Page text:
PHYSICS 124 EXPERIMENT NO. 3
DC CIRCUITS
The purpose of this laboratory is to observe the relation the relationship between
voltage drop across, and current through, electrical circuit component, You will also
gain familiarity with connecting circ
uit up and with voltmeter and ammeters
Discussion
Ohmic components obey Ohm's law of V = IR, where

V is the potential
difference, I is the current, and R is a constant (the resistance). Standard circuit resistors
are ohmic. In general, however, R ma
y depend on factors such as the temperature (e.g.,
light bulbs), the direction of current flow (diodes), or light intensity falling on the
component (light sensitive diodes).
You will use a voltmeter to measure V, the voltage drop across the component, an
d
an ammeter to measure I, the current flow through the component. You must keep in
mind that ammeters must be connected in
series
in circuits, while voltmeters must be
connected in
parallel
across the circuit component whose voltage drop is to be measured
.
The sketch shows the proper setup.
Technical note:
non

zero meter readings are obtained only when some current flows
through the meters; hence, the meters have
two
connections. A little reflection (or read

ing) will convince you that "good" voltmeter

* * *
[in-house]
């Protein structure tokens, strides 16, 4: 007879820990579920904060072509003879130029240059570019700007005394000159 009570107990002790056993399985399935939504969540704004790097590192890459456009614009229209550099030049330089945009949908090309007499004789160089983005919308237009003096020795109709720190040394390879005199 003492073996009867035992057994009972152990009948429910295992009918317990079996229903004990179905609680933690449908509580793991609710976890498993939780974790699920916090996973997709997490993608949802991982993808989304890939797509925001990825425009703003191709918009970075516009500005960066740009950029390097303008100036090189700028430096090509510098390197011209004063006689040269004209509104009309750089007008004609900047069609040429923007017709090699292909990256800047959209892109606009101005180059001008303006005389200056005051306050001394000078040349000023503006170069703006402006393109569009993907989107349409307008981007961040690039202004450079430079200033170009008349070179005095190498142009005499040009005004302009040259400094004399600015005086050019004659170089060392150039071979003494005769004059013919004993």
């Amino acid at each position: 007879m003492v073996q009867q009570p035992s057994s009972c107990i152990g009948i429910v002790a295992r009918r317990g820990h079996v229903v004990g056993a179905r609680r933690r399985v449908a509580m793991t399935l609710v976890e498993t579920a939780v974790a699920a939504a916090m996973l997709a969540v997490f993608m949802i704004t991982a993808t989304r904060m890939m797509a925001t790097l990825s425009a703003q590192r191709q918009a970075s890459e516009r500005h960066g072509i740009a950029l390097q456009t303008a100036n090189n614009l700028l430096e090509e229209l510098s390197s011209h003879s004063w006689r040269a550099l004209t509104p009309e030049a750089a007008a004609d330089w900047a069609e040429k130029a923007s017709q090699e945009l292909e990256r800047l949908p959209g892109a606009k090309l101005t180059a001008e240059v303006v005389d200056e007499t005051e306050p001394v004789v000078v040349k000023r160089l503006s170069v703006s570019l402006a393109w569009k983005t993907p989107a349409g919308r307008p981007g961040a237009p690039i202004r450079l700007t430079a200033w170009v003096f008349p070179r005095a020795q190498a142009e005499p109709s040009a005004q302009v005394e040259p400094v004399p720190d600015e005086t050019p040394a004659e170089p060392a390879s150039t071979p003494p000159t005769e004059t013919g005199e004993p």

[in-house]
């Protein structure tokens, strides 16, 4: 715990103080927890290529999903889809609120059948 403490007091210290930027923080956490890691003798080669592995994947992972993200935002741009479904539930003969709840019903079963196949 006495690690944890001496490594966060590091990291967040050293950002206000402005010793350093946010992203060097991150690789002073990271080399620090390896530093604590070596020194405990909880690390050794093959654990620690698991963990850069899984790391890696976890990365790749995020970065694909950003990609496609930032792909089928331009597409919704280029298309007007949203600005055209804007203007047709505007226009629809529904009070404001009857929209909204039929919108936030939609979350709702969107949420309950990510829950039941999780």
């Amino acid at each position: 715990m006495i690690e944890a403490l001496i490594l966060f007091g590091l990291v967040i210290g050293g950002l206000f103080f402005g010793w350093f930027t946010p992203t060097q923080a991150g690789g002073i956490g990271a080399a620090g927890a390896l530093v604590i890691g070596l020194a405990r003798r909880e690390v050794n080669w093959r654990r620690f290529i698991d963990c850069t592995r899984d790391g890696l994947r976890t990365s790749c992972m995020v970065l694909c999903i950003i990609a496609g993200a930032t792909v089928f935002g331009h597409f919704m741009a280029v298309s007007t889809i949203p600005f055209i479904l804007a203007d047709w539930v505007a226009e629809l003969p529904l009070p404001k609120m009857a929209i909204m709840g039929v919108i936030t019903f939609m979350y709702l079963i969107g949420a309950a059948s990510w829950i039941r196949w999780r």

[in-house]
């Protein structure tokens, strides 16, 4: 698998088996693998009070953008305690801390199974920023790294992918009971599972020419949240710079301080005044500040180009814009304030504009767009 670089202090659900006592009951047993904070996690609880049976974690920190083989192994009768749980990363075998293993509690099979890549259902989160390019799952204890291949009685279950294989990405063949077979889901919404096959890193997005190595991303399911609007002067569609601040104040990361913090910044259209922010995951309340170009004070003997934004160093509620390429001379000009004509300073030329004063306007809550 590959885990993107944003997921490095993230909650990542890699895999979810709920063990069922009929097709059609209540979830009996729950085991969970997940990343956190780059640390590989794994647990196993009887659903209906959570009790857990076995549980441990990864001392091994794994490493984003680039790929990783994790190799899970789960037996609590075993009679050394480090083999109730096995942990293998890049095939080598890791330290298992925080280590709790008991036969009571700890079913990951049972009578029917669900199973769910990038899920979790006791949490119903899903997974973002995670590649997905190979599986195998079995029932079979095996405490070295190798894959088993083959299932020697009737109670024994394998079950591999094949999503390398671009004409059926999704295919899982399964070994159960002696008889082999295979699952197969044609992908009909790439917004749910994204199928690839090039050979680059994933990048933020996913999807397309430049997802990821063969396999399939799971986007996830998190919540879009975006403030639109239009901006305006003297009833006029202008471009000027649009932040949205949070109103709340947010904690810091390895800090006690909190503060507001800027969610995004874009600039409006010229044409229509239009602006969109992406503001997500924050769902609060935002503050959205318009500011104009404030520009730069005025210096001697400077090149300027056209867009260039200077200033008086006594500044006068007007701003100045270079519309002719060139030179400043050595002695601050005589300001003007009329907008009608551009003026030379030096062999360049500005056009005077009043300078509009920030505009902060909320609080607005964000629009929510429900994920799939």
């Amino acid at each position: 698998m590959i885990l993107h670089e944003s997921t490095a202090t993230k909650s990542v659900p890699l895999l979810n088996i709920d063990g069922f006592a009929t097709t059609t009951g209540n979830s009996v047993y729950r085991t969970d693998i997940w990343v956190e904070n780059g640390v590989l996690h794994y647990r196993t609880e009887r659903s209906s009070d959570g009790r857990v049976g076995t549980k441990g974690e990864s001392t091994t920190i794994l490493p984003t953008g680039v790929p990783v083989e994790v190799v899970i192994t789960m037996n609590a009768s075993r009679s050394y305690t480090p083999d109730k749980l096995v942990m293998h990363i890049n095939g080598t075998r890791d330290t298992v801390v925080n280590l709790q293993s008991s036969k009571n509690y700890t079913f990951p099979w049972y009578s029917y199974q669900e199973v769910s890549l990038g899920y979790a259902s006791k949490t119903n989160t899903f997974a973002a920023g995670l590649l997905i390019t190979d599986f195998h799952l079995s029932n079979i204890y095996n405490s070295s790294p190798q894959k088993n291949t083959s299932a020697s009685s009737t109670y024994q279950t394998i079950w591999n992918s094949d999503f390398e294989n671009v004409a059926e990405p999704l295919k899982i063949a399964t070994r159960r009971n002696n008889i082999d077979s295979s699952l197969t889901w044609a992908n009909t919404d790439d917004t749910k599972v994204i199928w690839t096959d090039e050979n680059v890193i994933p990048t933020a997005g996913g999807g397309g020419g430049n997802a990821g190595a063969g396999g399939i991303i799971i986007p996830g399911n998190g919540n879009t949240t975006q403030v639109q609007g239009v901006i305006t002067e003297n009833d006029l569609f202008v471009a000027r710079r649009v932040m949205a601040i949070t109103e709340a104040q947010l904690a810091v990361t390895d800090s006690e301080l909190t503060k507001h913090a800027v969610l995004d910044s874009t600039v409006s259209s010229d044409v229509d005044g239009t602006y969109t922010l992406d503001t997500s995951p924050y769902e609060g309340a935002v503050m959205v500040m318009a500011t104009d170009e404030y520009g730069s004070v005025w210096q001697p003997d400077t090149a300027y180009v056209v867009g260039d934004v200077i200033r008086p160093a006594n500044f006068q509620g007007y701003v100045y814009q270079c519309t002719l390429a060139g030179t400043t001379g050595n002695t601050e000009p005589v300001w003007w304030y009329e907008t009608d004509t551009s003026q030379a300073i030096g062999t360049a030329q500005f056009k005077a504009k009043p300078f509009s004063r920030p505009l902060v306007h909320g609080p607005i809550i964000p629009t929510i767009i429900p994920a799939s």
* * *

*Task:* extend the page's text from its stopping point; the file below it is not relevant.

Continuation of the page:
s have a very large resistance compared to R,
and '£good" ammeters have very small resistance compared to R. This is in fact quite true
for your voltmeter, but only approximately true for your ammeter. The voltmeter should
not
be connected across the ammet
er because the ammeter has finite resistance.
Part I

Ohmic Components
The procedure is:
1.
Make sure the power supply is switched
off.
Connect the power supply, ammeter,
and voltmeter to one of the two resistors on your circuit board.
Be sure
to rec
ord
which board you have (numbered 1 through 12)
and
the position of the resistor in the
board (positions numbered 1 through 4). Have your lab instructor "OK" your setup.
2.
Measure V versus I in several steps up to 10 volts. Note that the knob on the powe
r
supply can be used to vary the voltage V.
3.
Plot V versus I. Indicate estimated errors in reading the meters. Is the resistor ohmic?
Can you explain any systematic errors suggested by the plot? What is the resistance R?
Part II

Non

ohmic Components
Re
peat the procedure of Part I using the light bulb instead of the resistor. From your
graph, does the bulb resistance increase or decrease with increased temperature? What is
the approximate bulb resistance (V/I) when V = 6 volts? At V = 6 volts, what power
is
dissipated in the bulb?
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